Sunday, September 18, 2011
Nourishment from Nothing
Her steady, calloused hands gripped the edges of a large, metal pot that was filled with dents. She squinted her eyes as she maneuvered the heavy cauldron from the plastic, dirt-covered table, up over her head. Like her pot, this woman gave the impression that she had weathered many storms and that no foreseeable challenge would ever knock her off her block - not even the challenge of cooking in the midst of the world's largest garbage dump, as she has done for the for the past 20 years.
This Friday, I had the privilege of seeing the award winning documentary "Waste Land," which depicts the lives of the humble yet driven "pickers" who collect recyclable materials out of Jardim Gramacho, where 7,000 tons of garbage arrive daily from Rio de Janeiro, Brazil. One of the pickers the documentary focused on was Irma, the woman I have described above, who cooks delicious, nourishing meals from foods that her fellow pickers find in the dump. While this may sound disheartening at first, Irma spoke about her cooking with nothing but pride.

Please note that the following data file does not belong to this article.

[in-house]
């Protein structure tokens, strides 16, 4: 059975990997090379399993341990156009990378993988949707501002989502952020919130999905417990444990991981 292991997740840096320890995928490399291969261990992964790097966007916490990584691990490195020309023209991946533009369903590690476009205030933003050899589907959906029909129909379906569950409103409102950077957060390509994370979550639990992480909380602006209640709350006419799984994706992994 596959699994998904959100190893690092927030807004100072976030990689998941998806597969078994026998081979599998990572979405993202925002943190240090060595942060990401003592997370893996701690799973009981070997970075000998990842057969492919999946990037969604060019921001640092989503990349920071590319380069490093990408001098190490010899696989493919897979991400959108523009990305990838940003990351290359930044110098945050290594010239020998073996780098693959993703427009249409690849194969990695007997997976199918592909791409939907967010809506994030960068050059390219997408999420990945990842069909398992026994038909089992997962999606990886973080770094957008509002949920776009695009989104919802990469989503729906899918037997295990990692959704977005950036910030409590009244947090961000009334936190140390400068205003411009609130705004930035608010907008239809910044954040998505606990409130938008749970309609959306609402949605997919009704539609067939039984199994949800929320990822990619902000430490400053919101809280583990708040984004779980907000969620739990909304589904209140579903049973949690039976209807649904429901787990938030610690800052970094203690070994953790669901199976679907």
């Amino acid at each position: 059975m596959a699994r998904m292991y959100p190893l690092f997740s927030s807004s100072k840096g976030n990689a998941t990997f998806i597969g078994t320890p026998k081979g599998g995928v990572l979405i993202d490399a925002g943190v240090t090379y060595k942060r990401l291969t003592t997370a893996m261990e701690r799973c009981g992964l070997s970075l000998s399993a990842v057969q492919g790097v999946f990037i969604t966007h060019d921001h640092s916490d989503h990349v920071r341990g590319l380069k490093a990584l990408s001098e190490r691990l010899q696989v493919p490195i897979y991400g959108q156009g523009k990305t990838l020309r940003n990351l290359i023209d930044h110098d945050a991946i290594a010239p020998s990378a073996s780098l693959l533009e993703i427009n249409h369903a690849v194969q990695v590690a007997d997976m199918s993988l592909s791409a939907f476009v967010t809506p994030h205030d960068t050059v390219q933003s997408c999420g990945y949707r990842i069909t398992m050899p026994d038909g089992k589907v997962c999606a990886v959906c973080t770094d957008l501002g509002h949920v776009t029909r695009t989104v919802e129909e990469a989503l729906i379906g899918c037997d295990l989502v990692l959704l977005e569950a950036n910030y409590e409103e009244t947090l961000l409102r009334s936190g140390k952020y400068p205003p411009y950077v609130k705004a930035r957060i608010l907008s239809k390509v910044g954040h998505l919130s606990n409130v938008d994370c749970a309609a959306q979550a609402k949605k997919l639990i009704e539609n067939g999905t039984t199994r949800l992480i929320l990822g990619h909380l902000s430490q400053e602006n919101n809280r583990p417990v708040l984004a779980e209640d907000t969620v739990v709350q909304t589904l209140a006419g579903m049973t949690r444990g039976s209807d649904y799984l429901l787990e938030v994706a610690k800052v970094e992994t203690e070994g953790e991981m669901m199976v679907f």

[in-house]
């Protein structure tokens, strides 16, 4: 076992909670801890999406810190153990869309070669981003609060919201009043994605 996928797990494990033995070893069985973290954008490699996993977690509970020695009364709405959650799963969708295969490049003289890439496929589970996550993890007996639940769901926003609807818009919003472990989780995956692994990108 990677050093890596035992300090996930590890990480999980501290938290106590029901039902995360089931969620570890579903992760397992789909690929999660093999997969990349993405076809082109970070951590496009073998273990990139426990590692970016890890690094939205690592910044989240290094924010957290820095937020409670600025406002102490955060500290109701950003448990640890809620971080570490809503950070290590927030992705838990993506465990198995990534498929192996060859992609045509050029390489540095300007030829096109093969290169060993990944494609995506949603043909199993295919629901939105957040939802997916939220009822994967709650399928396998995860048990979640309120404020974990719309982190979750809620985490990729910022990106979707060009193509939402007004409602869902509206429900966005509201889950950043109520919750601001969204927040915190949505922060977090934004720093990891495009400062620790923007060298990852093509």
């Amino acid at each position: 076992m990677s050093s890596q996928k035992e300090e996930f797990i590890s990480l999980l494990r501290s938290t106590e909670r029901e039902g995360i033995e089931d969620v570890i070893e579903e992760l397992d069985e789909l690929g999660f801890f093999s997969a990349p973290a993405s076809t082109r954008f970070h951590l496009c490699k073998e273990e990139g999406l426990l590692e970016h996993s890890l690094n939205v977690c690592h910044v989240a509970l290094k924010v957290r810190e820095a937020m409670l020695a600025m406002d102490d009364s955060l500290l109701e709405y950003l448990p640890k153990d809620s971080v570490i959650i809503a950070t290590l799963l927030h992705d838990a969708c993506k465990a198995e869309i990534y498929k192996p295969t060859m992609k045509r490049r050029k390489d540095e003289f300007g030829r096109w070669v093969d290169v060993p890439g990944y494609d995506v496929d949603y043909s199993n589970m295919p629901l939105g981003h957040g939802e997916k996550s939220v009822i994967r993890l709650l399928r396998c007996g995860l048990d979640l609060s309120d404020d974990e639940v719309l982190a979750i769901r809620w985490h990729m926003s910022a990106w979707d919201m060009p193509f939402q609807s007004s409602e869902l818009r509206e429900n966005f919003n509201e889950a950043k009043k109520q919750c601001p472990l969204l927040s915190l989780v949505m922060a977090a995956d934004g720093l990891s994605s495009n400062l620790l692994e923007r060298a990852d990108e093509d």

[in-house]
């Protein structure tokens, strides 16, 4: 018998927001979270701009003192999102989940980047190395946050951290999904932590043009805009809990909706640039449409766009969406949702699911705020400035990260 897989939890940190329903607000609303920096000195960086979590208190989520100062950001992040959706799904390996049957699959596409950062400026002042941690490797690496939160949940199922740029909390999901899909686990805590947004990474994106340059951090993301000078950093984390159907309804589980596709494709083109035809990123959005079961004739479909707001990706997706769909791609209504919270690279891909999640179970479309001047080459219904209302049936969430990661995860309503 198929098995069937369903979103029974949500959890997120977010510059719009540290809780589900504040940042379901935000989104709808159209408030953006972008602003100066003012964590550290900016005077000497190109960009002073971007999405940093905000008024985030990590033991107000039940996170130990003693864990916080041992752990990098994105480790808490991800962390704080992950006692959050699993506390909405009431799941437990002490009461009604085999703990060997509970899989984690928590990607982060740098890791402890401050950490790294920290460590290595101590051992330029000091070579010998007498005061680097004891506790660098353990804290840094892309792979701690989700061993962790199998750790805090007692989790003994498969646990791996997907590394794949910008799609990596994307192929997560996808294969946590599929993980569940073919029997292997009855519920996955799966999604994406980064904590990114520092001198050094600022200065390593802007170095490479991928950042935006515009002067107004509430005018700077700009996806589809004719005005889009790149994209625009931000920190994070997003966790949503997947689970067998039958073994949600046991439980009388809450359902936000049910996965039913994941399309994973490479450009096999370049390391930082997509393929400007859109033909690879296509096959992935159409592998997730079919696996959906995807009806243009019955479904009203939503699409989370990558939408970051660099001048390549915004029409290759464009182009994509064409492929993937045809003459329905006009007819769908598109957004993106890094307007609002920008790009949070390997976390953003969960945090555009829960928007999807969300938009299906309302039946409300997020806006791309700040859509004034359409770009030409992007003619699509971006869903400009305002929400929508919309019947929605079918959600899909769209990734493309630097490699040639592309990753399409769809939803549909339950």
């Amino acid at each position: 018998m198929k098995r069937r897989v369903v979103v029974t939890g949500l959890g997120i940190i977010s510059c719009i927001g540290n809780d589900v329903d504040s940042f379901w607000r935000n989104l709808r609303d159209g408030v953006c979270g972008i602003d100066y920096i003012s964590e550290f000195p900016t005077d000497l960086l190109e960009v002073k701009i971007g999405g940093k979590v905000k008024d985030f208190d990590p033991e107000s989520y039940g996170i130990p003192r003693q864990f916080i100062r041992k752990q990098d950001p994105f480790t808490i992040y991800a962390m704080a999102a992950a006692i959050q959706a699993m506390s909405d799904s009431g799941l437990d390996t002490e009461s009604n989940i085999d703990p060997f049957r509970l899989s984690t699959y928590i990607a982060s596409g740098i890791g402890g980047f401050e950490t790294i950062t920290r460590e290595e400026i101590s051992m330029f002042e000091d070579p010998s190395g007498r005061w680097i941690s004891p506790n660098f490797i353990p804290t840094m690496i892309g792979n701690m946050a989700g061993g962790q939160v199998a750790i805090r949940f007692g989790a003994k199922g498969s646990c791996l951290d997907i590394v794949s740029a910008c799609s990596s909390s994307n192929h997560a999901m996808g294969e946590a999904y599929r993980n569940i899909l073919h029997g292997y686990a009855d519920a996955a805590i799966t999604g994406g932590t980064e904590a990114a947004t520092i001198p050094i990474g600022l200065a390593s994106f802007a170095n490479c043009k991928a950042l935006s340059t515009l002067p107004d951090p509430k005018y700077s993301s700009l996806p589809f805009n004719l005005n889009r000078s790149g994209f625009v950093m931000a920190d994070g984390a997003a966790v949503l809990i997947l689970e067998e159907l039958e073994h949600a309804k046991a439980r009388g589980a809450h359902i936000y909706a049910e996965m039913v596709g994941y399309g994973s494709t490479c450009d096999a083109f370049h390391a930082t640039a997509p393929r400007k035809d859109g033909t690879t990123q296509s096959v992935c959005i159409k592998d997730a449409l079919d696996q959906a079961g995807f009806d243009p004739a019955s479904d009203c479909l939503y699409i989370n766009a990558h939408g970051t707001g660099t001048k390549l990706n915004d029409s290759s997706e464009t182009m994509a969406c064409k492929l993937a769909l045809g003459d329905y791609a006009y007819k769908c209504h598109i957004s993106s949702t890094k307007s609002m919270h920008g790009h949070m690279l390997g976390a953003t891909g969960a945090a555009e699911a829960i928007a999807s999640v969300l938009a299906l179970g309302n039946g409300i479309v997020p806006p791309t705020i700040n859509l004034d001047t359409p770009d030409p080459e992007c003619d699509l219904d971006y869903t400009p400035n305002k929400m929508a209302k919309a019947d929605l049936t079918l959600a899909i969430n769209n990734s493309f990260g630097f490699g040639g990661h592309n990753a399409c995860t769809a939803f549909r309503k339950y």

My jaw hung loosely as I watched her stir her metal pot, pieces of tender chicken submerged in a bubbling brown broth. She was working with the ingredients and tools she had - ingredients that were thrown away, unwanted or forgotten. I consider myself a "resourceful" chef - scouring the fridge and pantry to use the ingredients I have on hand, but what Irma is doing takes sustainable eating to another level.
As I ate dinner that night, the food on my plate began to take on a new meaning. I am so thankful that I have access to fresh foods and that I can afford to buy ingredients when I need them. There have been times where I glance at my kitchen and feel uninspired, but thinking of Irma's creativity is motivation enough that we can create something beautiful and wonderful out of what most consider to be "nothing."
I'm not suggesting that you go dumpster diving for your next meal or feel that you have to use foods that are going bad. This week, as you sit down at the table with your family and friends, supping on spaghetti marinara or homemade chili, maybe you can think about Irma and her devotion to feeding her community with the little, but sufficient ingredients she has. Maybe each of us can look at our meal and eat it with appreciation, regardless of how simple or ordinary it may seem.